I’ve been up for a large portion of this calendar day–I didn’t sleep very well or very much, and before I got out of bed this morning (literally), I wrote my poem for Polydeukion for the day, which I’ll say more about below (and will actually give below as well!). You can read about Polydeukion in general from last year here.
As much as I like many of the photos I’ve used over and over again in the last year’s worth of Polydeukion-related posts, I thought I’d start this entry today with one I don’t think I’ve used before, that gives as close as we have to a full-figure depiction of him (outside the relief sculpture). But, of course, since we’re so spoiled with options for Polydeukion, I would like to give several further ones as well during the course of the present entry. So, be prepared!
The photo shown here is a detail of a statue found in Athens at one of Herodes Attikos’ installations, which many have said depicts Antinous in his typical Egyptian guise–but I think it is fairly obvious that the face is entirely wrong for Antinous, and that it is fairly likely that this is Polydeukion (or, perhaps, Achilles). We can see just how influenced by Hadrian’s template for the cultus of Antinous Herodes’ hero-cultus to Polydeukion was, therefore.
I mentioned in my entry this year on Achilles how Polydeukion and his relationship to Dionysos (as a devotee, in the one inscription by Polydeukion that survives) is rather essential to the Serpent Path, and how it proved true for Memnon’s connection to Apollon (via Artemis) and Achilles’ connection to Hermes. The Dionysian connections and character of Polydeukion are what I explore in my poem below. Again, it is conjectural–we have no idea of the manner of death of Polydeukion, only that he did die. I incorporated the other deities that are mentioned in inscriptions to him that survive (Nemesis and Poseidon), as well as incorporating both the Orphic and Eleusinian Mysteries into the picture–Herodes, as a prominent Athenian, was very tied to Eleusis, and the relief (shown below) is said to connect to Orphic Mystery practices as well. So, I hope you like that one!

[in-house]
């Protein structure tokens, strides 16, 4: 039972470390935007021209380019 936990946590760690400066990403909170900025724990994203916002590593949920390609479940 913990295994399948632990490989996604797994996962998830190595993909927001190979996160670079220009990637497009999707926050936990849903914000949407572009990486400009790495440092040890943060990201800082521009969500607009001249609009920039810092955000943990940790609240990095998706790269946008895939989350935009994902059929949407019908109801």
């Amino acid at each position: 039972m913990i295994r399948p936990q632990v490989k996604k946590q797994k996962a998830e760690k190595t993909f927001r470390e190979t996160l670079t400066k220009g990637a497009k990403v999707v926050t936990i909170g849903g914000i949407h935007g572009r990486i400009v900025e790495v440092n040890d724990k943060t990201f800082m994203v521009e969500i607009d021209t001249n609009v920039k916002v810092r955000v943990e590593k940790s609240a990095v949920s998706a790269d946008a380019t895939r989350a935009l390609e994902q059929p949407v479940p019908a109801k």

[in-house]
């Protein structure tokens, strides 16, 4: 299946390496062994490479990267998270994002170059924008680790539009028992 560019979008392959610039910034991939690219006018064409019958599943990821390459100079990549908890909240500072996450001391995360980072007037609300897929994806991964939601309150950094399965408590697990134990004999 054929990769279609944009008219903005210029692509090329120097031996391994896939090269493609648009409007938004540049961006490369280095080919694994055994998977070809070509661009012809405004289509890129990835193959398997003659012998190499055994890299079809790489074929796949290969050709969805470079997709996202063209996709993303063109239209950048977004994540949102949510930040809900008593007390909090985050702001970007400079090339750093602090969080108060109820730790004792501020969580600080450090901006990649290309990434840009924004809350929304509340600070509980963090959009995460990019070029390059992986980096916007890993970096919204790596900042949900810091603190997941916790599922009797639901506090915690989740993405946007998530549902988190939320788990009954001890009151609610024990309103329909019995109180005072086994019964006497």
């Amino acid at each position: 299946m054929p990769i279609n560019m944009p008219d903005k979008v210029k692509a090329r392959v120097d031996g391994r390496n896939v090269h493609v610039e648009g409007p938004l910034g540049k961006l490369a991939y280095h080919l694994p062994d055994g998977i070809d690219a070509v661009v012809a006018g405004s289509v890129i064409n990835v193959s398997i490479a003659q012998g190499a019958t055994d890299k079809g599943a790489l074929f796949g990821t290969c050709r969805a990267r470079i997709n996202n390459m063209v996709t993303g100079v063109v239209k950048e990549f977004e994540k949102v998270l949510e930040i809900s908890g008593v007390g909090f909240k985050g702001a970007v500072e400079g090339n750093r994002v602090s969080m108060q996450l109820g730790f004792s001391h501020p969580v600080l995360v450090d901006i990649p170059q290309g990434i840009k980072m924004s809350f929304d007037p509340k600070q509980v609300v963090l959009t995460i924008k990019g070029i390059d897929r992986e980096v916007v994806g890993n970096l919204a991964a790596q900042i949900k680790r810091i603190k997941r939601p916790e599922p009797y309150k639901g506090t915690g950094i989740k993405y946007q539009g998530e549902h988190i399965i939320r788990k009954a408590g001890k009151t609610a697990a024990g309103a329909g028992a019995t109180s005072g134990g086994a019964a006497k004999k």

Polydeukion, Lover of Dionysos
Roman knight, descendant of the Dioskouroi,
Spartan citizen, survivor of the krypteia
who ranged across the mountains of Arcadia
and into the precincts of Athena’s city;
on horseback indomitable, and in oratory
unmatched among his peers, in philosophy
as keen and as deep as equally
as any bearded declaimer four times his age;
when you went to Eleusis, you were the first
of the ephebes to reach the bridge,
the first to laugh at himself when he heard
the insults of the waiting women;
when he passed through the fires in success,
the shout of “Iakkhos!” was loudest
when it sounded in his mouth from his throat–
a true child of Deo’s Daughter;
and where Dionysos was concerned,
no one, be they man or woman, was more pious
when honoring him, when drinking his bounty–
a male maenad was he, dancing with serpents;
he danced before the hero-shrine of Antinous,
the god of the dance, the god who appeared,
the new god Dionysos borne out of Egypt
under the reign of Hadrian, the New Dionysos;
and though he honored Nemesis, mother of Polydeukes
and his well-favored brother, saviors of sailors,
it did not avert the ill fate that came to him
on the shores of Corinth, Poseidon’s city;
Herodes had felt his accomplishments were naught
because he never cut the isthmus at Corinth,
though he wished it all the more when the current
took Vibullius Polydeukion to Poseidon’s company;
therefore, sing today of the hero taken,
the boy torn apart by Poseidon, like Palaimon–
kinsman of Dionysos–and Zagreus’ lover,
child of Gaia and of starry Ouranos.
Praise to Polydeukion! Praise to Dionysos, Nemesis, and Poseidon! Praise to Antinous! Praise to all the Trophimoi!